To Catch a Thief

To Catch a Thief quotes

43 total quotes (ID: 902)

Danielle Foussard
Francie Stevens
John Robie
Mrs. Jessie Stevens


Bertani: There will be many women, rich jewels.
Robie: Just the bait I need.
Bertani: Something the Cat can't resist, huh?


Danielle: Don't you think it's foolish to remain here without knowing what will happen to you? But if you were in South America with me, you will know exactly what will happen.
Robie: You make it sound dangerous either way.
Danielle: It would be so much nicer to be killed by love, no?
Robie: Ah, pardon me while I get the water out of my ear.
Danielle: John, you know what sort of men they are at Bretani's. Another robbery and they will do something to you.
Robie: Well, I'd better get back.
Danielle: [about Francie] But what has she got more than me - except money, and you are getting plenty of that.
Robie: Danielle, you are just a girl. She is a woman.
Danielle: Why do you want to buy an old car if you can get a new one cheaper? It will run better and last longer.
Robie: Well, it looks as if my old car just drove off.
Francie: No, it hasn't, it's just turned amphibious. I thought I'd come out and see what the big attraction was.
Robie: Yes.
Francie: And possibly even rate an introduction.
Robie: [to Danielle] Oh, uh, you didn't tell me your name.
Danielle: Danielle Foussard.
Robie: Miss Foussard - Miss Stevens.
Francie: How do you do, Miss Foussard. Mr. Burns has told me so little about you.
Robie: Well, we only met a couple of minutes ago.
Danielle: That's right, only a few minutes ago.
Francie: Only a few minutes ago? And you talk like old friends. Ah well, that's warm, friendly France for you.
Robie: [to Frances] I was asking about renting some water-skis. Would you like me to teach you how to water ski?
Francie: Thank you, but I was women's champion at Sarasota, Florida last season.
Robie: Well, it was just an idea.
Francie: Are you sure you were talking about water-skis? From where I sat, it looked as though you were conjugating some irregular verbs.
Robie: Say something nice to her, Danielle.
Danielle: She looks a lot older, up close.
Robie: Ohhh -
Francie: To a mere child, anything over twenty might seem old.
Danielle: A child? Shall we stand in shallower water and discuss that?
Francie: Enjoying yourself, Mr. Burns?
Robie: Oh yes, it's very nice out here, with the sun and all.
Francie: Well, it's too much for me. I'll see you at the hotel.
Robie: [laughing nervously] I'll go with you.
Danielle: But Mr. Burns, you didn't finish telling me why French women are more seductive than American women?
Robie: I know what I'd like to tell you!

Danielle: I was just thinking about you, imagining you in your expensive villa enjoying life, while we work like idiots for a loaf of bread.
Robie: I work for a living too - raising grapes and flowers.
Danielle: And rubies, and diamonds, and pearls...I've always dreamed of going to South America. People say it's a virgin country. I can cook, sew, keep my mouth shut and peddle stolen jewels on the black market...

Francie: [about why she never wears jewelry] I don't like cold things touching my skin.
Robie: Why don't you invent some hot diamonds?
Francie: I'd rather spend my money on more tangible excitement.
Robie: Tell me, what do you get a thrill out of most?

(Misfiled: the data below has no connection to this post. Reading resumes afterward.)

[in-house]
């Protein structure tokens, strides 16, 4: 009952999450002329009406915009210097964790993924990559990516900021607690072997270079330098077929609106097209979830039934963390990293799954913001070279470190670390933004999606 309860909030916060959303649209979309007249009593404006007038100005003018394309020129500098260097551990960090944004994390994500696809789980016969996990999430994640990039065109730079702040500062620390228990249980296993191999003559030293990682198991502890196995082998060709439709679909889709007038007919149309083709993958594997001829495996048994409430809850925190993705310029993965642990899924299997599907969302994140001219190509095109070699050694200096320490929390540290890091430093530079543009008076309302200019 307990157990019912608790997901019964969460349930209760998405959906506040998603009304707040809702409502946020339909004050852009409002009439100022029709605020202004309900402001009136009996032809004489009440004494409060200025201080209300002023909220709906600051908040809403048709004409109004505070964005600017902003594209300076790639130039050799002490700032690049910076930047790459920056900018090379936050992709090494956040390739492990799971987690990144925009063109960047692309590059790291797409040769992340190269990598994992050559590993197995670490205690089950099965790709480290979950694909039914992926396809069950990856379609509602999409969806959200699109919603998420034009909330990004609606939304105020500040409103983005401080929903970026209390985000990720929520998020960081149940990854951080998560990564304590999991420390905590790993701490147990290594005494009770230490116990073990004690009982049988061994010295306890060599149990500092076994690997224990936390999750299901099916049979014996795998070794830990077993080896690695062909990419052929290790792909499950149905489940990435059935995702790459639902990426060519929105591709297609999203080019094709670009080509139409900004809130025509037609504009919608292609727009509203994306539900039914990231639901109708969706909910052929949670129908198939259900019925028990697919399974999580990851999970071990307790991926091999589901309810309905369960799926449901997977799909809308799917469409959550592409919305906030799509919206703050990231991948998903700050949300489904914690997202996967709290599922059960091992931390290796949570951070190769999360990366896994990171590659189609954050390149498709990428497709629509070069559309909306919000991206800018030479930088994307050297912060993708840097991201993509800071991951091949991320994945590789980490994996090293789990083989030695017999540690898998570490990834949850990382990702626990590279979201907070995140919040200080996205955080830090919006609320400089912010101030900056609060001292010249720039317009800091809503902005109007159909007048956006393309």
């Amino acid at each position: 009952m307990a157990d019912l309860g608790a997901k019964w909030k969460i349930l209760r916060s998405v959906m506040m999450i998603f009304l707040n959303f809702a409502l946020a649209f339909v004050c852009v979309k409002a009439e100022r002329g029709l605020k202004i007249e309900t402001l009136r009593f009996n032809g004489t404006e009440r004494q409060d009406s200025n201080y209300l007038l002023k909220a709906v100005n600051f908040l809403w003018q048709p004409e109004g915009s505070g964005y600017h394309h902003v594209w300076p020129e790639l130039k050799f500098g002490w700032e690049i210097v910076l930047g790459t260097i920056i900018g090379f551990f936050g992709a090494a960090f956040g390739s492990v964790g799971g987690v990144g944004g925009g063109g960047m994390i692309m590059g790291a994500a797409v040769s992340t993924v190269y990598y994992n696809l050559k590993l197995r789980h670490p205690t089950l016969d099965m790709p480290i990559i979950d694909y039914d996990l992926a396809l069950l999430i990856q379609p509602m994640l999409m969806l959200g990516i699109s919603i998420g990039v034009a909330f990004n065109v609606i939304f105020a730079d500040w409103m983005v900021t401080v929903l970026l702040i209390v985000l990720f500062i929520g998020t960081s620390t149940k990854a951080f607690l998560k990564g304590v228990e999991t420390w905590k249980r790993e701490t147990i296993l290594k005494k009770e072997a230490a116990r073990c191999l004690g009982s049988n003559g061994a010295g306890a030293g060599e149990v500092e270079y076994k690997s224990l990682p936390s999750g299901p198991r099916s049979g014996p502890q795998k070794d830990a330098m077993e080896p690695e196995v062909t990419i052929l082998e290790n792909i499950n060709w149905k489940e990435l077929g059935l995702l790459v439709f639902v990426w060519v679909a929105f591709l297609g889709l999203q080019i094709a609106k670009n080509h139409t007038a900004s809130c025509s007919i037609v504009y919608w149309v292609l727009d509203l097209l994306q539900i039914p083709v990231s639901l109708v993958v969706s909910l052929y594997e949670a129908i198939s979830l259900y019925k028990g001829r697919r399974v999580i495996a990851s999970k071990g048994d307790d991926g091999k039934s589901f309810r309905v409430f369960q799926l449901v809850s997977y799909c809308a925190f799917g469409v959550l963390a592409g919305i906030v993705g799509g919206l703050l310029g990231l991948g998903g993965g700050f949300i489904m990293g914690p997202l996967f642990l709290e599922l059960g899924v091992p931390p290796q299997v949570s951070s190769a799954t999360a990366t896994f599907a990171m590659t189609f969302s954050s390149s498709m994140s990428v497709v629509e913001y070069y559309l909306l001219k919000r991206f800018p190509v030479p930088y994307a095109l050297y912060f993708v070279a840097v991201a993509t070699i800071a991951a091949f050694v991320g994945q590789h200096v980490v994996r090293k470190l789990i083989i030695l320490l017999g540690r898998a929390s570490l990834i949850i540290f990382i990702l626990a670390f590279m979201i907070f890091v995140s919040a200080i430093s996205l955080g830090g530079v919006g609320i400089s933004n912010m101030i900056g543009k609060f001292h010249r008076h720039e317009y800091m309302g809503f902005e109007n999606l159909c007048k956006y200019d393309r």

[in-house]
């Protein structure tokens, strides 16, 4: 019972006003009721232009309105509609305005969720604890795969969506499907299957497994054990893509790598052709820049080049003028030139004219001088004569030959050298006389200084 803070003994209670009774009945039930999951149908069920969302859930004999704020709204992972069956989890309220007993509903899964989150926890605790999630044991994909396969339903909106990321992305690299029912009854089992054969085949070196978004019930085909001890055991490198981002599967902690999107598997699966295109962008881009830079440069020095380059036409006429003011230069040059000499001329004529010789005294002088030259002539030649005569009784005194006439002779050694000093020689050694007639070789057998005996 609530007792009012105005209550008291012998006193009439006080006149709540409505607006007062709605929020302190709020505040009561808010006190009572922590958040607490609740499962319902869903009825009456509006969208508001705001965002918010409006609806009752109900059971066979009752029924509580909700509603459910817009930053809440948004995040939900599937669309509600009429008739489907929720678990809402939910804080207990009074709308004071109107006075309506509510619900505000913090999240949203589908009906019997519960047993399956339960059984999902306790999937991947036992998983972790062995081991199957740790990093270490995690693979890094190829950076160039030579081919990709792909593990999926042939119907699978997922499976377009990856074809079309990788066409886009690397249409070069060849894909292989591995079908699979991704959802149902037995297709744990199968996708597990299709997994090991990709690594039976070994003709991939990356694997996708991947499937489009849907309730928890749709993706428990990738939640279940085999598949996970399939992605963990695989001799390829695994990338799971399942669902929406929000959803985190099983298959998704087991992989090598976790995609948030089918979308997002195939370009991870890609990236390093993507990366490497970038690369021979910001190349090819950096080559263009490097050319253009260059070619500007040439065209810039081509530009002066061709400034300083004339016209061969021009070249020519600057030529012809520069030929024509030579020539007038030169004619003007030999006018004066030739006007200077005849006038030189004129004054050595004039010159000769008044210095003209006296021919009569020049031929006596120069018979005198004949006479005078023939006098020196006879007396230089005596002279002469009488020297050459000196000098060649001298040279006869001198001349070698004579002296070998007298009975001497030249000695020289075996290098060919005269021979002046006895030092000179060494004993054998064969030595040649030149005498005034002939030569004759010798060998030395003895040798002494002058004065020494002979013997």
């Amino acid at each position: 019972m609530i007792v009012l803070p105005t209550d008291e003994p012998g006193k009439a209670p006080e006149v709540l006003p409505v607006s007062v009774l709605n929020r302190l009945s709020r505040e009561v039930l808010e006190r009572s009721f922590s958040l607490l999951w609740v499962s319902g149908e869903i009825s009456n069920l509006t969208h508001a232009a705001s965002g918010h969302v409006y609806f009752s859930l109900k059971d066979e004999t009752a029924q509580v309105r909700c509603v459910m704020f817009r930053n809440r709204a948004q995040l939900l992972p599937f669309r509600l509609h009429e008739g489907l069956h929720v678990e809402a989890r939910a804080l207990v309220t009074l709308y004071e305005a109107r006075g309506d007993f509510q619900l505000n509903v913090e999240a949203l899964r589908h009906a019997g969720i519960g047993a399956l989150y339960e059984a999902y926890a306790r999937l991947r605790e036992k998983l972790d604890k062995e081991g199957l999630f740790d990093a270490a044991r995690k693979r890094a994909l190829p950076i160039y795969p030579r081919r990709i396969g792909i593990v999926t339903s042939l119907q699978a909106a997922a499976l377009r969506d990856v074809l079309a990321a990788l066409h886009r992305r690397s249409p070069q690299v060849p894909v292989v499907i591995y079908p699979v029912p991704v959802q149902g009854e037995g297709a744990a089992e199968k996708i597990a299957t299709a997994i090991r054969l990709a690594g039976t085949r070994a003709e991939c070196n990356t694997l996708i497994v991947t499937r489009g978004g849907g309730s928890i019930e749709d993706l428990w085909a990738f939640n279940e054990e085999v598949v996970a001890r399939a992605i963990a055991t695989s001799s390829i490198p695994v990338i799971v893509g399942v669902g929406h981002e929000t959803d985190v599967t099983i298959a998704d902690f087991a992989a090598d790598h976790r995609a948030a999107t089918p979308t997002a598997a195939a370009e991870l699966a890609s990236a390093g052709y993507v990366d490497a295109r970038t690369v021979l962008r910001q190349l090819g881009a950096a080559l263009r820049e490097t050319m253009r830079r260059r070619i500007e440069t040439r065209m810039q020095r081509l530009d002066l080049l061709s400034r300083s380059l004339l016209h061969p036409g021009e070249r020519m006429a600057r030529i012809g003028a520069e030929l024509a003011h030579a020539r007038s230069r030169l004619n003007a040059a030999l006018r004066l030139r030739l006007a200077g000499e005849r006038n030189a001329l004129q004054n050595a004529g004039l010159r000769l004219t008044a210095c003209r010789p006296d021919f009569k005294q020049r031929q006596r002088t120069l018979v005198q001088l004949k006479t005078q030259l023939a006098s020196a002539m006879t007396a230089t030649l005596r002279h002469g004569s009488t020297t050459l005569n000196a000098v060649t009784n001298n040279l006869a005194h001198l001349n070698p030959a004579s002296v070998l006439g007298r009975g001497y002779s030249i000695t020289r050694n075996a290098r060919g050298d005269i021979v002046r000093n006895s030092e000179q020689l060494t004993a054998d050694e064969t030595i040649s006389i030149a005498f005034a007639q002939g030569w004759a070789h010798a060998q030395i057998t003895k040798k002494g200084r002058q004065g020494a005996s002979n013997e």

Francie: I'm still looking for that one...
Robie: You are husband-hunting after all.
Francie: That wasn't jealousy you heard working, merely disappointment in your limited imagination. Teenaged French girls yet. Oh, I bet you snowed her under. The big handsome lumberman from America. I'll bet you told her all your trees were Sequoias.
Robie: You know, that certainly sounds like jealousy to me. Don't be ashamed of it - let it out.
Francie: You're somewhat egotistical.
Robie: Fighting fire with fire. Miss Stevens.
Francie: Yes, Mr. Burns.
Robie: You know what I think?
Francie: About what?
Robie: You.
Francie: I don't really care... Tell me.
Robie: You're an insecure, pampered woman accustomed to attracting men. But you're not quite sure whether they're attracted to you or to your money. You may never know.
Francie: Anything else?
Robie: What you need is something I have neither the time nor the inclination to give you.
Francie: Oh, and just what is that?
Robie: Two weeks with a good man at Niagara Falls.

Francie: Do you have time for me, now?
Robie: I'm sorry I was so long out there at the float.
Francie: From what I saw of that girl, I thought you'd be a lot longer.

Francie: Do you want a leg or a breast?
Robie: You make the choice.

Francie: I called the police from your room and told them who you are and everything you've been doing tonight.
Robie: Everything? The boys must have really enjoyed that at headquarters!

Francie: I had the funny feeling that all they wanted was to get their hands on my money.
Robie: Oh, I'm impressed. Well, on second thought, back home in Oregon, we'd have called you a rich, headstrong girl. That would have made it all right.
Francie: Money handles most people.
Robie: Do you honestly believe that?
Francie: I've proved it.
Robie: You're a singular girl.
Francie: Is that good or bad?
Robie: Oh, it's good, it's quite good. You know what you want. You go out after it and nothing stops you from getting it.
Francie: You make it sound corny.
Robie: Oh no, you're a jackpot of admirable character traits.
Francie: I already knew that.
Robie: Yes, I will say you do things with dispatch. No wasted preliminaries. Not only did I enjoy that kiss last night, I was awed by the efficiency behind it.
Francie: Well, I'm a great believer of getting down to essentials.
Robie: What do you expect out of me?
Francie: Probably a lot more than you're willing to offer.

Francie: I think Lady Kenton should be our next job.
Robie: Now listen. [He firmly grabs her wrist]
Francie: Isn't she on your list? She ought to be. Kenton jewels are famous. I know every inch of her villa.